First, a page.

Out of tune

Out of tune

27 March 2018

Lily James finds she cannot sing The Events' praises

I understand the push in university drama to make your show flexible, but the artistic choices made in The Events seem purely dictated by a need to be practical, to adapt. I get it – Durham University’s drama scene is in constant expansion, with formal venues booked up months and months in advance for shows. It creates a university-wide culture of shows that operate off a single lighting rig, staged in chapels, college rooms, conference centres.

There is a slight sense though, in the rejection of ambitious lighting, thoughtful costumes, even enthusiasm from the choir at the back, that here, ideas like being "simple" and "authentic" are being given too much value. Why is The Events’ choir so lacklustre? Whats required of them in this show is a series of gutsy, funny, sad performances: a hymn version of Dizzee Rascal’s “Bonkers”, a Norwegian coffee song, a sung-through, present-tense rerun of the moment the shooter enters the practice room. It could have been beautiful – instead it was like a not very good community choir. Cool.

The Events follows the aftermath of an act of nationalist violence, committed against this choir. It tracks the motivations, global and personal, of The Boy, and the impact of the event on Claire, a vicar. The script in and of itself is a mixed bag – at its best it’s light, considered and humanising. At its clunkiest, it contains scenes like a comparison of art and violence that ends with The Boy claiming, "I was never any good at art." This production sees this line delivered straight out to the audience, Kishore Thiagarajan-Walker holding his hands out like a scale, balancing, so, so literally, the hefty weights of these ideas. The two leads are obviously engaged, and are attacking this project with a lot of emotional investment and sincerity. Athena Tzallas as Claire is particularly convincing as she grapples with how her desires for violent justice sit with her liberal attitudes and lifestyle. She was, after all, before the event, a choir-leader with a knack for foraging, aided by her yurt-building partner. The transition from this identity to a woman who describes smearing shit into The Boy’s open wounds is tracked carefully. Thiagarajan-Walker is best when he is, well, boyish, teenage, spinning off into excitable, uncomfortable rants about Viking ecstasies, reindeer piss, Call of Duty.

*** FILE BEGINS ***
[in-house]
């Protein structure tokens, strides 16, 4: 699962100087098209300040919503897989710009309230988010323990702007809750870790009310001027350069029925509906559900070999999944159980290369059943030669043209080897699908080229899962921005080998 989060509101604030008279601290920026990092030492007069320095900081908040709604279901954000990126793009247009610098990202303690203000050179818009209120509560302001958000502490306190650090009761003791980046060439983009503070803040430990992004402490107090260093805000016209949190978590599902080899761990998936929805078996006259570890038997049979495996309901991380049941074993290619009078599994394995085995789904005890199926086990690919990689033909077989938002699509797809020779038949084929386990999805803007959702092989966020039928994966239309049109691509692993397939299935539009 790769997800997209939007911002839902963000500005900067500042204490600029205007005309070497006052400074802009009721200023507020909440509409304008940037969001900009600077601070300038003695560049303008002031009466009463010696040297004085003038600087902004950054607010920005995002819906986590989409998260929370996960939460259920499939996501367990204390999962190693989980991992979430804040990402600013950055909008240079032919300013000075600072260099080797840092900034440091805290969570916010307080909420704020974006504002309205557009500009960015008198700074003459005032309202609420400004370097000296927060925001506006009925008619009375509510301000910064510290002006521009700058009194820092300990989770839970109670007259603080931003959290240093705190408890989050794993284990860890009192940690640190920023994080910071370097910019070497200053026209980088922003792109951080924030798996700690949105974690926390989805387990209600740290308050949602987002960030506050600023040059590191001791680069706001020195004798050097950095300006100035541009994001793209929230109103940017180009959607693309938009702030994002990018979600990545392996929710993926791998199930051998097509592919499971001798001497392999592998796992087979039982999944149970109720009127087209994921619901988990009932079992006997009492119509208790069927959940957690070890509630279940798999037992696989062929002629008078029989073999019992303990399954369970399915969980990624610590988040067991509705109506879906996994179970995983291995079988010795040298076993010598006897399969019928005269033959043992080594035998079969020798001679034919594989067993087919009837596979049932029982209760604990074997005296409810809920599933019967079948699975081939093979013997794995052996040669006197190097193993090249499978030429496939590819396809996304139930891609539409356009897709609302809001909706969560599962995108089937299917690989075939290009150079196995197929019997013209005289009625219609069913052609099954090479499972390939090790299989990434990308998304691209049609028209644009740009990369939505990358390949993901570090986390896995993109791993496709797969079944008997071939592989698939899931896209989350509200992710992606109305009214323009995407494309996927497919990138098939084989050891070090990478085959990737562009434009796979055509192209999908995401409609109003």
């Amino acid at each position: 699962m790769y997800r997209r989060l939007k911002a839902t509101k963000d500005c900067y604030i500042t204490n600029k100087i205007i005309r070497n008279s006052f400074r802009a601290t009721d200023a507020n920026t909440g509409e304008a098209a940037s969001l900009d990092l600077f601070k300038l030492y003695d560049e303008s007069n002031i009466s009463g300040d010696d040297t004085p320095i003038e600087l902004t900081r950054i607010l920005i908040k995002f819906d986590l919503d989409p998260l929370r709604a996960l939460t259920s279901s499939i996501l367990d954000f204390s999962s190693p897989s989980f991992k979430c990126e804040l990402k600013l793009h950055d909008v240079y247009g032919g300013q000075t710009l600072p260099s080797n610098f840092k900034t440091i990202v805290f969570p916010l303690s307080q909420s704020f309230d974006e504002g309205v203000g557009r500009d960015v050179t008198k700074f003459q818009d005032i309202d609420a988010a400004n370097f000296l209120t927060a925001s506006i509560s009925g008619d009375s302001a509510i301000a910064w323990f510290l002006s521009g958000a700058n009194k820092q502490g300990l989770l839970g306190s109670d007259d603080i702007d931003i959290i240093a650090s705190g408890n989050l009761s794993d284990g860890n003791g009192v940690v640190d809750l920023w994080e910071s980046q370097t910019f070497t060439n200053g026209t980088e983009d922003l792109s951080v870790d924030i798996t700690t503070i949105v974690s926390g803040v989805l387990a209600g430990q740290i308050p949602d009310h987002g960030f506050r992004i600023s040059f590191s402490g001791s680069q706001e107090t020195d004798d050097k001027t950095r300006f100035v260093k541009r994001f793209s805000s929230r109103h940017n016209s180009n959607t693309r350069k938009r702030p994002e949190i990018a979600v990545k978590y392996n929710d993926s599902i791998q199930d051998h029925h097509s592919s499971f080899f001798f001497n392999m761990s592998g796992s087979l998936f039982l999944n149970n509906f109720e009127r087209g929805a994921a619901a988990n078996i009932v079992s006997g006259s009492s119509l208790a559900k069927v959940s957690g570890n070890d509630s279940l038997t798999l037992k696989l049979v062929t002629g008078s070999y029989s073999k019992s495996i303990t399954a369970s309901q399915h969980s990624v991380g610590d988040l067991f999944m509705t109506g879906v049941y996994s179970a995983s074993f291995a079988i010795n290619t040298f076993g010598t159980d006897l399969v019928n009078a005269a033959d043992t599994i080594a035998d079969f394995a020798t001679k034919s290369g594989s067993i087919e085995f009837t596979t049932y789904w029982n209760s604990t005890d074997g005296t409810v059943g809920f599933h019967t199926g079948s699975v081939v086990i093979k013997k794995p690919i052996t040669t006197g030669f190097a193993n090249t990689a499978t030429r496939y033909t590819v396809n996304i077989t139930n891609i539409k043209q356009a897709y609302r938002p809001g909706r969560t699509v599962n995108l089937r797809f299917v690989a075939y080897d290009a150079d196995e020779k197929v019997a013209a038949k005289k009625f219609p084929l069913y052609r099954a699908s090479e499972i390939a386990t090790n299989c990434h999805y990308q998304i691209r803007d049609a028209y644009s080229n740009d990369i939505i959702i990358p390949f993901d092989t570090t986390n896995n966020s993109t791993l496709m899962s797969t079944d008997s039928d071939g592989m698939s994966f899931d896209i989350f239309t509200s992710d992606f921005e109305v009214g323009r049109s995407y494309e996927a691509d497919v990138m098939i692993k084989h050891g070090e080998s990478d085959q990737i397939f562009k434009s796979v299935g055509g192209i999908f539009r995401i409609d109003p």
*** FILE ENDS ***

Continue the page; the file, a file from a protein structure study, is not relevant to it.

But all the physical characterisation is drawn in big, broad strokes: Claire is sad, yet hardened, so sits astride her chair rolling a cigarette. The Boy is as vulnerable as he is dangerous, so his shoulders chill out around his ears most of the time. We know he’s wrong ‘un because he sits with his legs crossed and wears earbuds. It all gets a bit Punk Rock by Simon Stephens. The production doesn’t seem to trust its audience to "get it". Despite the fact that the characters are signposted at the beginning of dialogues as "The Father", "The Friend", and so on, Thiagarajan-Walker differentiates between characters via a series of completely needless accents. This isn’t his fault, and nor does he do a terrible job with them, but by the time we get to a vaguely Highland-cum-Edinburgh accent for the suicide prevention worker, it all feels a little silly. There are moments where violent action is denoted via literal mime that robs the ideas of their potency. When Claire describes smothering a child at birth, we don’t need a trembling mime of it actually happening. The issues in the script and the direction collide most uncomfortably at the ends of scenes. The script has the tendency described above to end scenes on a heavy image: a poison mushroom called Avenging Angel for example (or, Big Denoument Shroom). The production almost exclusively uses blackouts for scene changes. As a result, these big endings become easy to anticipate, and the action is reduced to a series of vignettes, ending in B-Movie set-ups: “I’ll be mother,” says Claire, as she pours The Boy a poisonous tea.

The Events’ directors, Alice Chambers and Helena Snider-Martin, would benefit from assembling a wider team, with the skills and expertise to bring the theatricality and sheer craft that this production is missing. This is thorny, imperfect story-telling: What exactly does Claire think she means when she says that colonisation might have come as relief to the Aboriginal boy in the story? Why do none of the community choir get a distinct voice, or experience? It requires direction that grapples with these ambiguities in all aspects of the production and direction, from the pronunciation of Norwegian coffee songs, to the harmonising, to whether if someone says they bought a Twix, we actually need to see them eating a Twix, and so on.

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Photo credit: Giulia Delprato